The point of this message is to make others aware of this nasty disease and that YOU are not alone. Many women are embarrassed to talk about it, and so was I until now. I don’t want anybody to feel sorry for me I just want to bring awareness. I want people to understand and do their research and have their family members even co-workers do research, so they can also know how to talk to you about Endo and how to help you to cope. If you have teenagers that complain of painful periods I suggest they go to their OBYGN right away to get examined. A routine annual is covered by insurance. I wish I would have spoken up when I was a teen but I thought all this was normal. There are a lot of support groups on FB and tons of information online. is a great source as well as Nancy’s Nook on FB that is a group with thousands of woman who suffer from Endo and is monitored by a few volunteers.  If you haven’t checked it out, I highly suggest you do. Nancy has a plethora of information and provides it to anyone who is interested in educating themselves about Endo and how it can affect one’s life.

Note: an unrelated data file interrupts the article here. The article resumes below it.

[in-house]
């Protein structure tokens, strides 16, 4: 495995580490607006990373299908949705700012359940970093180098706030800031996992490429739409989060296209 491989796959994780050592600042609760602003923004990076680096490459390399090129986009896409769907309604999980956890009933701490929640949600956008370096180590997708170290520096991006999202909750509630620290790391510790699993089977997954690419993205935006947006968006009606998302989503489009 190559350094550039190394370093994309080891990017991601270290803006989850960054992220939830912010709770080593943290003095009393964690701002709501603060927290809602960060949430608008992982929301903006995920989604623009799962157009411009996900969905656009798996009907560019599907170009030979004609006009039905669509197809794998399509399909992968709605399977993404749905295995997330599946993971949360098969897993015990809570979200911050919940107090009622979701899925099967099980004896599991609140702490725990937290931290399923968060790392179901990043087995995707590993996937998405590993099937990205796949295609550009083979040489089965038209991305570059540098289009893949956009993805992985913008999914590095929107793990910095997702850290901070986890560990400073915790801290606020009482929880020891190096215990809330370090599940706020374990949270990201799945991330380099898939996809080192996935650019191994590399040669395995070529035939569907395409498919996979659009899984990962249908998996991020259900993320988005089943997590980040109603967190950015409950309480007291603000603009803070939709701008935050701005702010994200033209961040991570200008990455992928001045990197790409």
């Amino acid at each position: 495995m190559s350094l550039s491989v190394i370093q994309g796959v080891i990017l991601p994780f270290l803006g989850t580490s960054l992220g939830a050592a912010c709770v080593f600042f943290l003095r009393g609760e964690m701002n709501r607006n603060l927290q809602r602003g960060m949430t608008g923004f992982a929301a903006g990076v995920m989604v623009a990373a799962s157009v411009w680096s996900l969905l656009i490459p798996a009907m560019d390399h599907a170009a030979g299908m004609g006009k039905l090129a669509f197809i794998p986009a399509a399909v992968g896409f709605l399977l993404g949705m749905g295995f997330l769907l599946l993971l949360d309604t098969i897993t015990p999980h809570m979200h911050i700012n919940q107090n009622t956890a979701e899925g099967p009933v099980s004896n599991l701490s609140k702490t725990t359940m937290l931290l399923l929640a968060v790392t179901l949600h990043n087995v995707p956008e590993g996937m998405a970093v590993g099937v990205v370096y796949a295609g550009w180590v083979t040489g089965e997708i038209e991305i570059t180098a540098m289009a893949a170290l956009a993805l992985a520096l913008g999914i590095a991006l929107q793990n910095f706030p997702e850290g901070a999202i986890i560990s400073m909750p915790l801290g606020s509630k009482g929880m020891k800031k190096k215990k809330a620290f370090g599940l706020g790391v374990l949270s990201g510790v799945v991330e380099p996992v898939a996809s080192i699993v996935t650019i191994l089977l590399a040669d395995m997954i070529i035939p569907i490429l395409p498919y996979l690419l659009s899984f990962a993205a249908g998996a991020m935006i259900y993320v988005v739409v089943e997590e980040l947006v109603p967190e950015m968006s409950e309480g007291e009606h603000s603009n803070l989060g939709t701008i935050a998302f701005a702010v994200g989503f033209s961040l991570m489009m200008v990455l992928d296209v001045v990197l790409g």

Endo is part of my life and I have finally accepted it. Whether or not I will need Laparoscopy surgery in the near future is possible. I am seeing a new OBGYN this week and Ill be asking about surgeon recommendations. Whether or not I will be able to start a family is in God’s Hands. And If I can’t physically have my own child, adoption is always another option we will look into. But until then we pray every night and make an effort every day to be stronger then yesterday. #staystrong

UPDATE: I had Laparoscopic surgery 8/2018 with Dr. Pendergrass in Oregon and she excised 14 lesions all over my cervix, bladder, ovaries, bowel and removed my appendix.  They were all sent to the lab and it was confirmed Endometriosis.

If you guys are wanting to know if we have done IUI or thinking of IVF let me know and Ill write separate blog on that. Please don’t hesitate to comment below with any questions you have AND your story with Endo.

Here are some great articles to read about Endo and Infertility.

2 thoughts on “My story Living with Endometriosis and Infertility.